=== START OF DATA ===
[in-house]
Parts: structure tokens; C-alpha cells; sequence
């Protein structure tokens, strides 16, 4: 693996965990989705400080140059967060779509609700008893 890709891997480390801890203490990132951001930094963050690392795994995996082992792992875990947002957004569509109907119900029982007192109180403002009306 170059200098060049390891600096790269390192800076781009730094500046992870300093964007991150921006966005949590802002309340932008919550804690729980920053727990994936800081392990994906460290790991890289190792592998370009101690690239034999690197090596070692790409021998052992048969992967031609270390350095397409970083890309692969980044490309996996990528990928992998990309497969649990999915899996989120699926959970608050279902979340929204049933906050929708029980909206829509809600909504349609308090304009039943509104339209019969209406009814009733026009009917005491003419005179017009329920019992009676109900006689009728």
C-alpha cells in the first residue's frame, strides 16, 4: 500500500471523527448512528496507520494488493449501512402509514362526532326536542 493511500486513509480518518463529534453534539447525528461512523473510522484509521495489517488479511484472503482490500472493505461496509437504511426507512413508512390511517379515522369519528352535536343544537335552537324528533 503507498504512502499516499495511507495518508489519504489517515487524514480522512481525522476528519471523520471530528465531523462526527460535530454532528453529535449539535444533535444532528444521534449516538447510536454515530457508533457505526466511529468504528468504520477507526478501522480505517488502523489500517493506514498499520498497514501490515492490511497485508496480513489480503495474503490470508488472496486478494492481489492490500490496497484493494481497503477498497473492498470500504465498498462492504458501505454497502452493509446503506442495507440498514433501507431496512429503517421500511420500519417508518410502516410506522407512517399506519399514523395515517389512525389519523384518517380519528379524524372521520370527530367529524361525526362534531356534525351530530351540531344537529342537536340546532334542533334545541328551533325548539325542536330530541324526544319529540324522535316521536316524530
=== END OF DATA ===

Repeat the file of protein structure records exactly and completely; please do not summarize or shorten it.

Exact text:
[in-house]
Parts: structure tokens; C-alpha cells; sequence
């Protein structure tokens, strides 16, 4: 693996965990989705400080140059967060779509609700008893 890709891997480390801890203490990132951001930094963050690392795994995996082992792992875990947002957004569509109907119900029982007192109180403002009306 170059200098060049390891600096790269390192800076781009730094500046992870300093964007991150921006966005949590802002309340932008919550804690729980920053727990994936800081392990994906460290790991890289190792592998370009101690690239034999690197090596070692790409021998052992048969992967031609270390350095397409970083890309692969980044490309996996990528990928992998990309497969649990999915899996989120699926959970608050279902979340929204049933906050929708029980909206829509809600909504349609308090304009039943509104339209019969209406009814009733026009009917005491003419005179017009329920019992009676109900006689009728």
C-alpha cells in the first residue's frame, strides 16, 4: 500500500471523527448512528496507520494488493449501512402509514362526532326536542 493511500486513509480518518463529534453534539447525528461512523473510522484509521495489517488479511484472503482490500472493505461496509437504511426507512413508512390511517379515522369519528352535536343544537335552537324528533 503507498504512502499516499495511507495518508489519504489517515487524514480522512481525522476528519471523520471530528465531523462526527460535530454532528453529535449539535444533535444532528444521534449516538447510536454515530457508533457505526466511529468504528468504520477507526478501522480505517488502523489500517493506514498499520498497514501490515492490511497485508496480513489480503495474503490470508488472496486478494492481489492490500490496497484493494481497503477498497473492498470500504465498498462492504458501505454497502452493509446503506442495507440498514433501507431496512429503517421500511420500519417508518410502516410506522407512517399506519399514523395515517389512525389519523384518517380519528379524524372521520370527530367529524361525526362534531356534525351530530351540531344537529342537536340546532334542533334545541328551533325548539325542536330530541324526544319529540324522535316521536316524530